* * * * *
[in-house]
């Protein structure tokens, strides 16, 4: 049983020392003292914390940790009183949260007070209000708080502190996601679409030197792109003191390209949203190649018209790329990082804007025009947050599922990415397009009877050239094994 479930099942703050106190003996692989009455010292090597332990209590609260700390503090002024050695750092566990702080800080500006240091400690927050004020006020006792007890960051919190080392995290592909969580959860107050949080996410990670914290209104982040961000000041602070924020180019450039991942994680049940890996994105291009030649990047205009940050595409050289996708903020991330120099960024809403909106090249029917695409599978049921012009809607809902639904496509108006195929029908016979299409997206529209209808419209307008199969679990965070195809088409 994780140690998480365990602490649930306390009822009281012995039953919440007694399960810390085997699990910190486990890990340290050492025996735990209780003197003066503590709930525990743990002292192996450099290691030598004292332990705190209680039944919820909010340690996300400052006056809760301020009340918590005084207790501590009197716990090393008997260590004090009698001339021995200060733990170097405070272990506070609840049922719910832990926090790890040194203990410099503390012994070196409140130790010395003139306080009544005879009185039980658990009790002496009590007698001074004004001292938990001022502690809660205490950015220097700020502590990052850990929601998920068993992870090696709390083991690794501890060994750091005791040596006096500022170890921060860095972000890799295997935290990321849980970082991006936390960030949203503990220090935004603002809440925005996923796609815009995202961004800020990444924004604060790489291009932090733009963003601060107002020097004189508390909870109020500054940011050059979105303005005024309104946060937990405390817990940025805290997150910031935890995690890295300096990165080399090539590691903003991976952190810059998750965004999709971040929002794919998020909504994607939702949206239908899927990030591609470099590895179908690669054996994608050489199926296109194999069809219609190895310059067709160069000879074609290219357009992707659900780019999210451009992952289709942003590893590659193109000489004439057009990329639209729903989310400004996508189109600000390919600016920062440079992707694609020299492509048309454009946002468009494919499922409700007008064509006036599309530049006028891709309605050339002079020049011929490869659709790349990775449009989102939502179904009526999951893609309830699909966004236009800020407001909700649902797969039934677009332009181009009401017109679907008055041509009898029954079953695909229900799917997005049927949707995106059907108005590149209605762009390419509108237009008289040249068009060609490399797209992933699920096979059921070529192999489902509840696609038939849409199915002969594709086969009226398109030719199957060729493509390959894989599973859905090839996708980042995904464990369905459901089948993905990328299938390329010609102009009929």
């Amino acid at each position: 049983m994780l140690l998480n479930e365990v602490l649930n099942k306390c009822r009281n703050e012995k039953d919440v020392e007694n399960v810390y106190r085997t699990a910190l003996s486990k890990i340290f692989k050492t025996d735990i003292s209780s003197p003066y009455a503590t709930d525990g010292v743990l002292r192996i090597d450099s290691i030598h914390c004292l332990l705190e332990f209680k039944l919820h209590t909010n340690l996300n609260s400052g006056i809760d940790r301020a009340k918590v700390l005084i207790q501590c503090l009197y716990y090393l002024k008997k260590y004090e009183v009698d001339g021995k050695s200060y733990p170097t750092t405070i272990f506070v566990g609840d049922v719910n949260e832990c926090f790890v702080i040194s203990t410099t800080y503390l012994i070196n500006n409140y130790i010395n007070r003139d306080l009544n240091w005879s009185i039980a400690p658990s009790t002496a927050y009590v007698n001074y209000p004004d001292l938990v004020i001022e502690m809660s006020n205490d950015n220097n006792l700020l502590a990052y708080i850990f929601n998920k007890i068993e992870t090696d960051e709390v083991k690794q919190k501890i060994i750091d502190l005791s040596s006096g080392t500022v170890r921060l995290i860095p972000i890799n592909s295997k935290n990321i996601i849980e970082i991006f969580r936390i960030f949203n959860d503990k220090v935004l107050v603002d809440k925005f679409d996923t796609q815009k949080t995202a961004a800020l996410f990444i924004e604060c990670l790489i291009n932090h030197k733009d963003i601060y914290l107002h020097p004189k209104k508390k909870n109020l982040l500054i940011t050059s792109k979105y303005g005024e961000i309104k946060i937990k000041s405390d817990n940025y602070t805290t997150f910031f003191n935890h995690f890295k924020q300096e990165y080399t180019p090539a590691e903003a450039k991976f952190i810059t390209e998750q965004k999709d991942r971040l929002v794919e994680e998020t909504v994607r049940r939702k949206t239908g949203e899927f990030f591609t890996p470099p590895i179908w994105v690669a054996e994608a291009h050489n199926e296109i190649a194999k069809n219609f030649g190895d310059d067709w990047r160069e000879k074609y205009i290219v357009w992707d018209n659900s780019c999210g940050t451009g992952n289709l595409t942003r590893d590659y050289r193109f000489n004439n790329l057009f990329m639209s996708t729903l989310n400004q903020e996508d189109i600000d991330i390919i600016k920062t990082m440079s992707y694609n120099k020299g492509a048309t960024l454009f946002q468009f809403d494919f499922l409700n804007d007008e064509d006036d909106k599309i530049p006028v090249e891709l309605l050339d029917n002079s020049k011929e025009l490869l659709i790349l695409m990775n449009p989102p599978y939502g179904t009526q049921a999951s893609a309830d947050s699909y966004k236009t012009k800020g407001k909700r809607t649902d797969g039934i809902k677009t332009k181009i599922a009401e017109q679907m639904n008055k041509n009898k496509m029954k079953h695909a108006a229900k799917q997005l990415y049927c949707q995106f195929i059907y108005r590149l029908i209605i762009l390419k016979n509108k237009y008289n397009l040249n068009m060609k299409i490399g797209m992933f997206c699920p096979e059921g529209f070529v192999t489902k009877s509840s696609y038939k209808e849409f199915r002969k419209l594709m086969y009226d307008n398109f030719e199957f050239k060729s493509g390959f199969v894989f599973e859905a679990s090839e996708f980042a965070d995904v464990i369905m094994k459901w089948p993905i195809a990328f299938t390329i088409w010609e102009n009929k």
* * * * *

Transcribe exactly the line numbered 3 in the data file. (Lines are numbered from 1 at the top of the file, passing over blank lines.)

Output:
């Amino acid at each position: 049983m994780l140690l998480n479930e365990v602490l649930n099942k306390c009822r009281n703050e012995k039953d919440v020392e007694n399960v810390y106190r085997t699990a910190l003996s486990k890990i340290f692989k050492t025996d735990i003292s209780s003197p003066y009455a503590t709930d525990g010292v743990l002292r192996i090597d450099s290691i030598h914390c004292l332990l705190e332990f209680k039944l919820h209590t909010n340690l996300n609260s400052g006056i809760d940790r301020a009340k918590v700390l005084i207790q501590c503090l009197y716990y090393l002024k008997k260590y004090e009183v009698d001339g021995k050695s200060y733990p170097t750092t405070i272990f506070v566990g609840d049922v719910n949260e832990c926090f790890v702080i040194s203990t410099t800080y503390l012994i070196n500006n409140y130790i010395n007070r003139d306080l009544n240091w005879s009185i039980a400690p658990s009790t002496a927050y009590v007698n001074y209000p004004d001292l938990v004020i001022e502690m809660s006020n205490d950015n220097n006792l700020l502590a990052y708080i850990f929601n998920k007890i068993e992870t090696d960051e709390v083991k690794q919190k501890i060994i750091d502190l005791s040596s006096g080392t500022v170890r921060l995290i860095p972000i890799n592909s295997k935290n990321i996601i849980e970082i991006f969580r936390i960030f949203n959860d503990k220090v935004l107050v603002d809440k925005f679409d996923t796609q815009k949080t995202a961004a800020l996410f990444i924004e604060c990670l790489i291009n932090h030197k733009d963003i601060y914290l107002h020097p004189k209104k508390k909870n109020l982040l500054i940011t050059s792109k979105y303005g005024e961000i309104k946060i937990k000041s405390d817990n940025y602070t805290t997150f910031f003191n935890h995690f890295k924020q300096e990165y080399t180019p090539a590691e903003a450039k991976f952190i810059t390209e998750q965004k999709d991942r971040l929002v794919e994680e998020t909504v994607r049940r939702k949206t239908g949203e899927f990030f591609t890996p470099p590895i179908w994105v690669a054996e994608a291009h050489n199926e296109i190649a194999k069809n219609f030649g190895d310059d067709w990047r160069e000879k074609y205009i290219v357009w992707d018209n659900s780019c999210g940050t451009g992952n289709l595409t942003r590893d590659y050289r193109f000489n004439n790329l057009f990329m639209s996708t729903l989310n400004q903020e996508d189109i600000d991330i390919i600016k920062t990082m440079s992707y694609n120099k020299g492509a048309t960024l454009f946002q468009f809403d494919f499922l409700n804007d007008e064509d006036d909106k599309i530049p006028v090249e891709l309605l050339d029917n002079s020049k011929e025009l490869l659709i790349l695409m990775n449009p989102p599978y939502g179904t009526q049921a999951s893609a309830d947050s699909y966004k236009t012009k800020g407001k909700r809607t649902d797969g039934i809902k677009t332009k181009i599922a009401e017109q679907m639904n008055k041509n009898k496509m029954k079953h695909a108006a229900k799917q997005l990415y049927c949707q995106f195929i059907y108005r590149l029908i209605i762009l390419k016979n509108k237009y008289n397009l040249n068009m060609k299409i490399g797209m992933f997206c699920p096979e059921g529209f070529v192999t489902k009877s509840s696609y038939k209808e849409f199915r002969k419209l594709m086969y009226d307008n398109f030719e199957f050239k060729s493509g390959f199969v894989f599973e859905a679990s090839e996708f980042a965070d995904v464990i369905m094994k459901w089948p993905i195809a990328f299938t390329i088409w010609e102009n009929k």